Europium compounds

Europium compounds are compounds formed by the lanthanide metal europium (Eu). In these compounds, europium generally exhibits the +3 oxidation state, such as EuCl3, Eu(NO3)3 and Eu(CH3COO)3. Compounds with europium in the +2 oxidation state are also known. The +2 ion of europium is the most stable divalent ion of lanthanide metals in aqueous solution. Many europium compounds fluoresce under ultraviolet light due to the excitation of electrons to higher energy levels. Lipophilic europium complexes often feature acetylacetonate-like ligands, e.g., Eufod.

Europium(II) oxide can be obtained by the reduction of europium(III) oxide with metallic europium at high temperatures. It has a rock-salt structure, is a deep red solid, and is ferromagnetic at 77 K. It has the potential to become a magnetic refrigeration material (DSmag=−143 mg/cm3 K,50 kOe). Europium(II) sulfide is also ferromagnetic, but europium(II) telluride is antiferromagnetic. The mixed valence oxide Eu3O4 of europium can be obtained by reducing europium(III) oxide with a reducing agent in a hydrogen atmosphere, such as:

Europium(III) oxide is the most stable oxide of europium, a light pink solid with a high melting point, which can be obtained by the thermal decomposition of europium(III) nitrate. It reacts with water to give EuOOH. The reaction of soluble europium salts with ammonia or sodium hydroxide can precipitate hydroxide Eu(OH)3, but in the presence of polyhydroxyl compounds (such as glucose), the precipitation is incomplete.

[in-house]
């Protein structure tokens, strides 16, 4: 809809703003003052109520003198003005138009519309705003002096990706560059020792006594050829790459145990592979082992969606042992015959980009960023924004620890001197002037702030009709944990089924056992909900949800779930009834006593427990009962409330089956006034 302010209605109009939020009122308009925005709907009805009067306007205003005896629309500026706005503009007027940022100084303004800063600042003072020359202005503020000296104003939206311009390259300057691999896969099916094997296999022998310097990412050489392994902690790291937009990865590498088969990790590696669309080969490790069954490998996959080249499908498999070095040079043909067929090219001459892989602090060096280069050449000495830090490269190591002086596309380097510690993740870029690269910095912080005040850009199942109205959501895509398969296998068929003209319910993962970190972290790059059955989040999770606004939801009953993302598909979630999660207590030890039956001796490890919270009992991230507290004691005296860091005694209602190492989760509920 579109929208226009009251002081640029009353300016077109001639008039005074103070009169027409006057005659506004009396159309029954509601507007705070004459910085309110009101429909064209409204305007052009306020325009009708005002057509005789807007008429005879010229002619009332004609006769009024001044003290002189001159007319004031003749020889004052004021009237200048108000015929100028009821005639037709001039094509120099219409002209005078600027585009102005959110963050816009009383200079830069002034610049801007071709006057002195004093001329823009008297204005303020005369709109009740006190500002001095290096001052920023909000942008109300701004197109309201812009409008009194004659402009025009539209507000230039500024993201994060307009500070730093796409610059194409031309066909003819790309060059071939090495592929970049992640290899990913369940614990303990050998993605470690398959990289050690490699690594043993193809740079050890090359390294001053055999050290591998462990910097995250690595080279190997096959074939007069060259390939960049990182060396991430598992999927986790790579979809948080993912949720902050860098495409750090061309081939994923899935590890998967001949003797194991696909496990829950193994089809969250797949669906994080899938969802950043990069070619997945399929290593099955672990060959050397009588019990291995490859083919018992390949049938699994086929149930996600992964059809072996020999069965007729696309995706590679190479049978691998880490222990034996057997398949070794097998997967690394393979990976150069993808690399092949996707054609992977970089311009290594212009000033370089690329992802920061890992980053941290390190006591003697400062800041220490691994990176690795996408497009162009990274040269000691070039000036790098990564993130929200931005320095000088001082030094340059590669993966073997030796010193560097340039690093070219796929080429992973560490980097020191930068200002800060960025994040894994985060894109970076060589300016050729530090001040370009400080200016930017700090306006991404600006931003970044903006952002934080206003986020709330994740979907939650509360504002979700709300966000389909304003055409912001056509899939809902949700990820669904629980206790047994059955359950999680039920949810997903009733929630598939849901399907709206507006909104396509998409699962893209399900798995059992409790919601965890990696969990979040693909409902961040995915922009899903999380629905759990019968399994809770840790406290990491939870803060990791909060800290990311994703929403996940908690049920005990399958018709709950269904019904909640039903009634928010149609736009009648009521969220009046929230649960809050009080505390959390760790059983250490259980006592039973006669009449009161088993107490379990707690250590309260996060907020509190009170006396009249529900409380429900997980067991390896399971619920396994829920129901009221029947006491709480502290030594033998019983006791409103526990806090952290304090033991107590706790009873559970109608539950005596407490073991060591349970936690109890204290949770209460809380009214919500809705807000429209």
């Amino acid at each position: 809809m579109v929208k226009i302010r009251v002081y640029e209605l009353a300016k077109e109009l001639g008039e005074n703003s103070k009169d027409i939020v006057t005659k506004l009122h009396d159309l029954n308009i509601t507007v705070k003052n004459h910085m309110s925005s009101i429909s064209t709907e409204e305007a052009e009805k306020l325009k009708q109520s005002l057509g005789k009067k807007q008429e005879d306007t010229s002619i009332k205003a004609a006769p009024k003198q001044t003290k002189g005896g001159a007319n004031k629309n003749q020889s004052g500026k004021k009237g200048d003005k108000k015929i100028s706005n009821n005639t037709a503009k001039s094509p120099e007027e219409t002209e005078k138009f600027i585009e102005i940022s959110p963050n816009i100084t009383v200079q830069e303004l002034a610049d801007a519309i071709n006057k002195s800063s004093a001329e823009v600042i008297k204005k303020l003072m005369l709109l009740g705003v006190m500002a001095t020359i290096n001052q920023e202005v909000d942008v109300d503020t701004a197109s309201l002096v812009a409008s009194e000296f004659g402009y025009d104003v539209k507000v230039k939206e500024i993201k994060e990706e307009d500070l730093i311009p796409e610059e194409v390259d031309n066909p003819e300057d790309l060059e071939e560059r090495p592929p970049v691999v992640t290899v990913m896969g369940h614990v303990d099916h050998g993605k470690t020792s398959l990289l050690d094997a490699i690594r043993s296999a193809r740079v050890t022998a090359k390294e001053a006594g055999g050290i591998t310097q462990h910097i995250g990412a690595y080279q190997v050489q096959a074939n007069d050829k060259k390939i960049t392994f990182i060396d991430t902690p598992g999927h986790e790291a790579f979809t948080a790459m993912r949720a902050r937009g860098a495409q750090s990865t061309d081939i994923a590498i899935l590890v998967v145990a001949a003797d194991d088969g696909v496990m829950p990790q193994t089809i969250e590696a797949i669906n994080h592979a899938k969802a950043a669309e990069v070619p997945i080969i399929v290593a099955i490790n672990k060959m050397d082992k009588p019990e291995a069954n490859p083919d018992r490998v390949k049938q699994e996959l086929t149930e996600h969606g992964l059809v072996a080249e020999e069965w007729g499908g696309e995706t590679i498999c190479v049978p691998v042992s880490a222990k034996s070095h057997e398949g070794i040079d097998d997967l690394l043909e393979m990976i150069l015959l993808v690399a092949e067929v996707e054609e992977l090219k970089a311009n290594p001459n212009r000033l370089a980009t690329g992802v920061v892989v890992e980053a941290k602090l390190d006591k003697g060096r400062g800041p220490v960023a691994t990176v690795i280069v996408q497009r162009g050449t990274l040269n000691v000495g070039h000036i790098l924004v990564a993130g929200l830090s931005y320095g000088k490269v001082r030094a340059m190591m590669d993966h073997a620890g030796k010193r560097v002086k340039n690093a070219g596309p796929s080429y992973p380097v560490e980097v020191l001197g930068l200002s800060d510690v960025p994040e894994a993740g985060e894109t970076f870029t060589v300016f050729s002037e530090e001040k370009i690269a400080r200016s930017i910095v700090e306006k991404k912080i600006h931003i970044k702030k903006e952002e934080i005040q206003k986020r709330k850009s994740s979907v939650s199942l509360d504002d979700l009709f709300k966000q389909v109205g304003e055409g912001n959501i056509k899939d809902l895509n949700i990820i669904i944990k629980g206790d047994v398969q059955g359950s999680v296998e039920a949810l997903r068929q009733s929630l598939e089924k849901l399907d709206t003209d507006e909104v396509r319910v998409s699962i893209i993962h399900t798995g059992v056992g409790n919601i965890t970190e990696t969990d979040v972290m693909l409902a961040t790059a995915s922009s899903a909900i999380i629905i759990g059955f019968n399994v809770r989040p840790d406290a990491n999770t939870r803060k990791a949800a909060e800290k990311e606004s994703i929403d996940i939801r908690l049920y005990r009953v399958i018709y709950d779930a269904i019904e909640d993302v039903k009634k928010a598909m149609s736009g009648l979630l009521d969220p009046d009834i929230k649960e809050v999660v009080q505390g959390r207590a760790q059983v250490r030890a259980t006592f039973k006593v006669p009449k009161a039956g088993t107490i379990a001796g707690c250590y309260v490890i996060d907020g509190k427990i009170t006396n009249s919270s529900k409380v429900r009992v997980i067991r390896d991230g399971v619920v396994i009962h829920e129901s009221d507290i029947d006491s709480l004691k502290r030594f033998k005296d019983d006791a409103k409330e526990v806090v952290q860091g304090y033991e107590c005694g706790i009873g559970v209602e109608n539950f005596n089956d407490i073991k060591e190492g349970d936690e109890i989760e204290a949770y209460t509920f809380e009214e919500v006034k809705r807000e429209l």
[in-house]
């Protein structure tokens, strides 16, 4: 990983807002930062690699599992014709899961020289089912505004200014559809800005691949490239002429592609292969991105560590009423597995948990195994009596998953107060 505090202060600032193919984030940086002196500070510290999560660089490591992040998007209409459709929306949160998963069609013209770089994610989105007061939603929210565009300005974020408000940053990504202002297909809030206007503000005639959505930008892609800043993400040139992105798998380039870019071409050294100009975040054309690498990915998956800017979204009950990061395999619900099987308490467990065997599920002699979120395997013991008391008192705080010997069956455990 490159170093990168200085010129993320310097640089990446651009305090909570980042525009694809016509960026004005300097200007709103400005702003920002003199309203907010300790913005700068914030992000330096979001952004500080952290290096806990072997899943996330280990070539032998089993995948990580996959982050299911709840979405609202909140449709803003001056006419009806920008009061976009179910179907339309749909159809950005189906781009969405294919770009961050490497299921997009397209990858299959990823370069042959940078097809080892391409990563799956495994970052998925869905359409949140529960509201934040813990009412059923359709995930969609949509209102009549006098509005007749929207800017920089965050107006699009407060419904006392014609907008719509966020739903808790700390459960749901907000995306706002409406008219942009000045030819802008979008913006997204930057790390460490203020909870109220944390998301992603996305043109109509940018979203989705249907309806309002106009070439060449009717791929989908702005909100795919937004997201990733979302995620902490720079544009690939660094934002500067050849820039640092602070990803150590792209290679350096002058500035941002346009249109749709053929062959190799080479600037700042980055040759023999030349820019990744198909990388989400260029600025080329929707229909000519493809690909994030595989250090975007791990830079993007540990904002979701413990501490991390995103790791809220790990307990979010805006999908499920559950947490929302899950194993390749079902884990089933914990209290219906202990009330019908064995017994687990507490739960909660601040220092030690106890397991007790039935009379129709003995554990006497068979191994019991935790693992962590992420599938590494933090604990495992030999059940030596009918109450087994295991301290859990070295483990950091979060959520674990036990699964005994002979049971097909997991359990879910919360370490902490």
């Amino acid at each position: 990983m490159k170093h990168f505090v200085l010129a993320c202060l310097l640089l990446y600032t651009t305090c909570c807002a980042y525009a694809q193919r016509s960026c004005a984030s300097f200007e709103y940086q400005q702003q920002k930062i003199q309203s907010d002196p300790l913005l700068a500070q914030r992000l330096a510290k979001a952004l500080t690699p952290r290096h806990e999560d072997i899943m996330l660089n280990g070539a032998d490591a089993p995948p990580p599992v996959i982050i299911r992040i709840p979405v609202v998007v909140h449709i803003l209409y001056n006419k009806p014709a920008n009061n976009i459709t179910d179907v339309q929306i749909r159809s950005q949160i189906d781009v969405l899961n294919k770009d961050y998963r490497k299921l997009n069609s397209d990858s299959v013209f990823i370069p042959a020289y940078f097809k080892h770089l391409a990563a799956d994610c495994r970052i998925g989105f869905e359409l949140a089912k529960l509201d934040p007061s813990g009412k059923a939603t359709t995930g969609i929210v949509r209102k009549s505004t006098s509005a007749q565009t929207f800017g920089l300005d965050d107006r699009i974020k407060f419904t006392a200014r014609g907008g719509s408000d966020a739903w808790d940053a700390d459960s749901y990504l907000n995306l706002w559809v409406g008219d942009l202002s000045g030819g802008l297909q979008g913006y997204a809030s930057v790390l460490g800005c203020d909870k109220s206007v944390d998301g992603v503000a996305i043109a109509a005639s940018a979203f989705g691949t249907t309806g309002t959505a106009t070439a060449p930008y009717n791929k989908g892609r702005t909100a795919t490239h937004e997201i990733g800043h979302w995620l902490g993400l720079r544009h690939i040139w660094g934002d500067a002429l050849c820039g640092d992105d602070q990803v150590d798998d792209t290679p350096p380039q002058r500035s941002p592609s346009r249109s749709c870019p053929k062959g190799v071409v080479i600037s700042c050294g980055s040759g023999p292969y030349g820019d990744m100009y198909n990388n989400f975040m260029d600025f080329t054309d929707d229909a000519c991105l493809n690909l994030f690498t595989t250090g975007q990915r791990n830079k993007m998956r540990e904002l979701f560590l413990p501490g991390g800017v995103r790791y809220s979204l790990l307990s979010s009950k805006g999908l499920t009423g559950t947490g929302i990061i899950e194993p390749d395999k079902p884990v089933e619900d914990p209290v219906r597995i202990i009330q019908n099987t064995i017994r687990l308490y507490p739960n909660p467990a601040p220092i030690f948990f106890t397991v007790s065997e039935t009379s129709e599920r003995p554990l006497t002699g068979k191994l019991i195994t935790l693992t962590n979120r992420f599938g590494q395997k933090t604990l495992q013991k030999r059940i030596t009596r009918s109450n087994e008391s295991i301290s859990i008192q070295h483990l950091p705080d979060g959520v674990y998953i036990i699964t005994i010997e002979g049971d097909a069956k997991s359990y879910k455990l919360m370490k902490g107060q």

Eu(H2O) and Eu(H2O)2 complexes can be obtained by the reaction of metallic europium in solid argon with water. Eu(H2O) is rearranged to obtain HEuOH, which is further decomposed into EuO and H2; Eu(H2O)2 is decomposed into Eu(OH)2 and H2.

Europium(III) sulfide can be obtained by the decomposition of Eu(Et2NCS2)3 then at 500~600 °C. Europium(III) sulfide can also be obtained by the decomposition of the thiocyanate Eu(NCS)3; Its two crystal forms, a-type and g-type, belong to orthorhombic and cubic crystal systems, respectively. Europium(II) sulfide is prepared by sulfiding the oxide at temperatures sufficiently high to decompose europium(III) oxide:

The selenides, europium(III) selenide and europium(II) selenide, and tellurides, europium(II) telluride and europium(III) telluride, are also known. They can generally be prepared by reacting europium with selenium or tellurium in a vacuum ampoule at a high temperature. Europium(II) selenide can also be obtained by heating europium(II) oxalate with an excess of selenium.

Europium oxysulfide is obtained by reacting europium(III) oxide in a carbon disulfide/argon/low-pressure oxygen stream. It is a solid of the triclinic crystal system, with the space group P3m1, and its optical band gap is 4.4 eV. Europium oxyselenide and europium oxytelluride can be prepared by reacting europium(III) oxide with selenium or tellurium at 600 °C. The oxyselenide is heated in air and oxidized to oxyselenite. A similar reaction occurs with oxytelluride to give Eu2TeO6.